- By Josh Rogin
Josh Rogin covers national security and foreign policy and writes the daily Web column The Cable. His column appears bi-weekly in the print edition of The Washington Post. He can be reached for comments or tips at email@example.com.
Previously, Josh covered defense and foreign policy as a staff writer for Congressional Quarterly, writing extensively on Iraq, Afghanistan, Guantánamo Bay, U.S.-Asia relations, defense budgeting and appropriations, and the defense lobbying and contracting industries. Prior to that, he covered military modernization, cyber warfare, space, and missile defense for Federal Computer Week Magazine. He has also served as Pentagon Staff Reporter for the Asahi Shimbun, Japan's leading daily newspaper, in its Washington, D.C., bureau, where he reported on U.S.-Japan relations, Chinese military modernization, the North Korean nuclear crisis, and more.
A graduate of George Washington University's Elliott School of International Affairs, Josh lived in Yokohama, Japan, and studied at Tokyo's Sophia University. He speaks conversational Japanese and has reported from the region. He has also worked at the House International Relations Committee, the Embassy of Japan, and the Brookings Institution.
Josh's reporting has been featured on CNN, MSNBC, C-Span, CBS, ABC, NPR, WTOP, and several other outlets. He was a 2008-2009 National Press Foundation's Paul Miller Washington Reporting Fellow, 2009 military reporting fellow with the Knight Center for Specialized Journalism and the 2011 recipient of the InterAction Award for Excellence in International Reporting. He hails from Philadelphia and lives in Washington, D.C.
Two senior administration officials held a late evening conference call with reporters Thursday night to explain how NATO agreed to take over military operations in Libya and why the U.S. and NATO leadership seem to be giving totally conflicting messages on whether NATO is taking over political control of the war as well:
- "Today we are taking the next step," Secretary of State Hillary Clinton said Thursday evening. "We have agreed, along with our NATO allies, to transition command and control for the no-fly zone over Libya to NATO. All 28 allies have also now authorized military authorities to develop an operations plan for NATO to take on the broader civilian protection mission under Resolution 1973." She will go to London on Tuesday to meet with all the other foreign ministers, "to continue coordinating with our partners and charting the way forward," she said.
- Clinton was involved intensively in working on this over the last couple of days. On Wednesday she spoke with Turkish Foreign Minister Ahmet Davutoglu and NATO Secretary General Anders "Fogh of war" Rasmussen. On Thursday she spoke with Davutoglu again and French Foreign Minister Alain Juppe. She then convened a four way call between her, Juppe, Davutoglu, and British Foreign Secretary William Hague, "during which time they hammered out the deal which was later announced," a senior administration official said. Juppe remarked on the call "Bravo, Hillary!" the official said.
- Clinton also spoke with UAE Foreign Minister Sheikh Abdulla bin Zayed Al Nahyan and thanked him for UAE’s announcement that they will join the coalition with six F-16 and six Mirage aircraft to help patrol the no fly zone.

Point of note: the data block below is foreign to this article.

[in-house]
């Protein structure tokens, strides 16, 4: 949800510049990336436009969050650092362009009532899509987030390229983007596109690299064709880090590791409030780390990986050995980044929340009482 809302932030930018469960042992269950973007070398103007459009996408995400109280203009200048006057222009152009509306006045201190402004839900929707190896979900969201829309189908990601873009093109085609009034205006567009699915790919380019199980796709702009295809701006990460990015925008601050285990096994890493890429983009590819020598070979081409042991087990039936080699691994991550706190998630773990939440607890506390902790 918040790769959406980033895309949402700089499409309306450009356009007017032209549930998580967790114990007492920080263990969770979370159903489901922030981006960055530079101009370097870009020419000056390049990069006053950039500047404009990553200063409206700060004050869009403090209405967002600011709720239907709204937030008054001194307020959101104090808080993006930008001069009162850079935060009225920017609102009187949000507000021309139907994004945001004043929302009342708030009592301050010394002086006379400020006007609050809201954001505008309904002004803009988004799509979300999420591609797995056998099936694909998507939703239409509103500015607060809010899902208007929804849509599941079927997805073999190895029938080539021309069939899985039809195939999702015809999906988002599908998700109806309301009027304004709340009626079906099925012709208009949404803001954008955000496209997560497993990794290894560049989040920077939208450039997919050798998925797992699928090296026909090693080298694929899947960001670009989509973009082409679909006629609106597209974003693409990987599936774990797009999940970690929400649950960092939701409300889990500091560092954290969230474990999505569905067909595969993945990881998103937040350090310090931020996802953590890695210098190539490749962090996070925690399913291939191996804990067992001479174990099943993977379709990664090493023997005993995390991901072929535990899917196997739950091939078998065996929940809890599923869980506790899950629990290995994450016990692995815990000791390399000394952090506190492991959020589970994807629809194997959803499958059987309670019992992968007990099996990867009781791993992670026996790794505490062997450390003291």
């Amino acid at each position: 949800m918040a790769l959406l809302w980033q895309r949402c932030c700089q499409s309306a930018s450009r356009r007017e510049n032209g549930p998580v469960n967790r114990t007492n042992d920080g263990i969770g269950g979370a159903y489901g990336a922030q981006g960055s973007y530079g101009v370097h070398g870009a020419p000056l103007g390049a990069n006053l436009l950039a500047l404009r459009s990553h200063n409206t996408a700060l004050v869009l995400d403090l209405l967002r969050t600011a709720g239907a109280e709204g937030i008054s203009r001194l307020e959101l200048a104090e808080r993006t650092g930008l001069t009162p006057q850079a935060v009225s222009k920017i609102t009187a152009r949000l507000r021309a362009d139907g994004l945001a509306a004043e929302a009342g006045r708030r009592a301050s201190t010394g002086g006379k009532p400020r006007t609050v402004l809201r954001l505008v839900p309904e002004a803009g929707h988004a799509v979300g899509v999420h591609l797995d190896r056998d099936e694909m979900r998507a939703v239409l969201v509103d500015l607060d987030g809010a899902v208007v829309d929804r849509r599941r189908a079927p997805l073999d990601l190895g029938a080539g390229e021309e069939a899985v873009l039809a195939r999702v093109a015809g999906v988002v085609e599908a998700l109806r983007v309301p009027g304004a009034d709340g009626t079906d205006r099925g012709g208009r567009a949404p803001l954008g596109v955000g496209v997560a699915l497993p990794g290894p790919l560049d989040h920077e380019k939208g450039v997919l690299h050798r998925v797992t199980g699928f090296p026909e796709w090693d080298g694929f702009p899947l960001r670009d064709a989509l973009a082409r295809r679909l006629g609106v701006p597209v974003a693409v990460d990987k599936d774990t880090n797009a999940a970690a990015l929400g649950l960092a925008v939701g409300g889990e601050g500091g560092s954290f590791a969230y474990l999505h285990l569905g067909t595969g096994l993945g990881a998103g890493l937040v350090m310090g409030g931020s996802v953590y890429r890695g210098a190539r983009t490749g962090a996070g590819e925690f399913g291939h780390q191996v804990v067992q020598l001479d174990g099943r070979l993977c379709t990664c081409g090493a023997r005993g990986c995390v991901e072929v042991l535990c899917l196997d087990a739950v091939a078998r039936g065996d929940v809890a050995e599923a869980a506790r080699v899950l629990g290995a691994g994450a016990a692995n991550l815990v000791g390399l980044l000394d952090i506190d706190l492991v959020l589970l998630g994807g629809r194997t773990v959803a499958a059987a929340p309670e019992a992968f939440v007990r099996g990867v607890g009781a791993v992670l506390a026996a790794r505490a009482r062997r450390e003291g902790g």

- The other senior administration official said that NATO control of the no fly zone will start immediately but it will take a couple of days to complete the transfer. He also said NATO agreed to "take on responsibility for all aspects of UNSCR 1973," which would include the no drive zone. That directly contradicts what Rasmussen said. "What we have decided tonight is to take the responsibility for enforcing the No-Fly Zone with the aim to protect the civilian population, and the mandate doesn’t go beyond that, of course we can act in self-defence, but what we will do is to enforce the No-Fly Zone and ensure that we protect the civilian population," said Rasmussen. "But we are considering whether NATO should take on that broader responsibility in accordance with the UN Security Council resolution, but that decision has not been made yet."
- The senior administration official said he was right and Rasmussen was wrong. "NATO will take over the command and control of the other part, which is the protection of civilians," the official insisted. "NATO also reached a political agreement that it needs to include within that mission… all other aspects of UNSCR 1973, including the protection of civilian and civilian areas against the actual threat of attack." The North Atlantic Council will be in control of the political decisions, the official said. "That is a very significant political decision."
- So did Germany really go along with this? Well, the Germans won’t actually participate but they won’t stand in the way either, the official said, adding that German assets would be increased in Afghanistan to allow other NATO allies to shift assets over to Libya. NATO bases in Germany will also be available for NATO’s use for the Libya war.
- From now on, the Libya war will be subject to the control of the North Atlantic Council and run through Supreme Allied Commander Europe (SACEUR) Adm. James Stavridis, who will be testifying before the Senate Armed Services Committee Tuesday coincidentally. The "Joint Task Force" commander who will run the day to day out of Naples will be Canadian Lieutenant General Charlie Bouchard, the official said. "NATO does welcome the participation of non NATO members in this operation."
- Does this mark the end of the French proposal to create a "political steering committee" of western and Arab foreign ministers to run the political aspects of the Libya war? The NAC will be the "guiding and deciding body" for all the military operations. "When it comes to deciding on what will or won’t happen with the NATO operation, that gets done in Brussels," the official said.